How to Wash a Greasy Dog

A greasy dog is no one's friend.

A greasy dog is no one's friend.

Whether your dog’s coat is full of natural oil or he ran through oily puddles, a greasy dog needs a bath. Grease can damage the coat, cause skin irritation, and upset the digestive system if the dog licks himself. Bathe your dog as soon as possible to keep him clean and healthy.

Mix a paste of baking soda and water in a small bowl, and smear it over the greasy spots. Let the paste dry on the hair, and brush it away with a stiff dog brush. Baking soda absorbs oil, soaking it up before it spreads to the rest of the coat.

Place the dog in a bathtub, and pour warm water over his entire body. Warm water cuts through the grease better than cold water does, so turn the temperature up until the water feels very warm on your hands.

Pour a handful of dog shampoo in your palm, and add four or five drops of gentle dish soap. Dish soap slices through stubborn grease, cleaning the coat better than dog shampoo alone. Rub the soap mixture throughout the dog’s entire coat.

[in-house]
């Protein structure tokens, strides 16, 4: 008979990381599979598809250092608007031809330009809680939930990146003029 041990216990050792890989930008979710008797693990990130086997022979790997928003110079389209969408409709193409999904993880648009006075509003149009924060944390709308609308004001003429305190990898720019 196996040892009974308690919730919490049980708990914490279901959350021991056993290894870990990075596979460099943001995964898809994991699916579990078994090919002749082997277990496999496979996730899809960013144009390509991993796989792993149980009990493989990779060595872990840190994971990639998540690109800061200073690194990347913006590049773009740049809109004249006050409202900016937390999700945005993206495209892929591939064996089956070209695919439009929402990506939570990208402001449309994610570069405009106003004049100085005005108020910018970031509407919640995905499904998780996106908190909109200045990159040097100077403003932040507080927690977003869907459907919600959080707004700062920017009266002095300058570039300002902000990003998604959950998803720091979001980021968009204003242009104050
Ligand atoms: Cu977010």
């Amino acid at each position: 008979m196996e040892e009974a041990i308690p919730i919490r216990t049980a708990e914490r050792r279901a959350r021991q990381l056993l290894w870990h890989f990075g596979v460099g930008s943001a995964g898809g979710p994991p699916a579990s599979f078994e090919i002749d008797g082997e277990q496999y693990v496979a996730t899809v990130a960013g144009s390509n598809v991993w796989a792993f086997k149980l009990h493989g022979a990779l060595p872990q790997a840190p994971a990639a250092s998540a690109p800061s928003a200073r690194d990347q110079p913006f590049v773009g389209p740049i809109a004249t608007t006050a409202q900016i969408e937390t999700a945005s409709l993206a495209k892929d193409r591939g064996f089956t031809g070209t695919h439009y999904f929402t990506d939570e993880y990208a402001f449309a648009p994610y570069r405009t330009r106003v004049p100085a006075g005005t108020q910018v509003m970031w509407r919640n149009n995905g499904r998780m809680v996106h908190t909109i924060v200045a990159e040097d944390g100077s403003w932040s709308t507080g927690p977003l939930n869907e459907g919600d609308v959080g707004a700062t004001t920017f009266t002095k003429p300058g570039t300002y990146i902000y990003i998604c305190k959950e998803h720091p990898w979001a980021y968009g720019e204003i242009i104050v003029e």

Let the soap soak into the coat for five minutes. This gives the soap plenty of time to break down the oil and pull it from the hair. Rinse the dog with clean water from the faucet. Re-soap the dog if the coat is still greasy.

Drain the bathtub, and wrap the dog in a clean towel. Rub him vigorously to remove as much water as possible, and lift the dog out of the tub. Keep the dog inside until he is completely dry.

Items you will need

  • Baking soda
  • Small bowl
  • Dog brush
  • Dog shampoo
  • Gentle dish soap
  • Towels

Tip

  • Dish soaps are ideal for bathing your dog. They are strong enough to clean even heavy grease, but gentle enough not to irritate the dog’s skin.

Warning

  • Don’t use any harsh grease-cutting chemicals on your dog. They might remove grease, but they could also cause serious skin injuries.
 

About the Author

Louise Lawson has been a published author and editor for more than 10 years. Lawson specializes in pet and food-related articles, utilizing her 15 years as a sous chef and as a dog breeder, handler and trainer to produce pieces for online and print publications.

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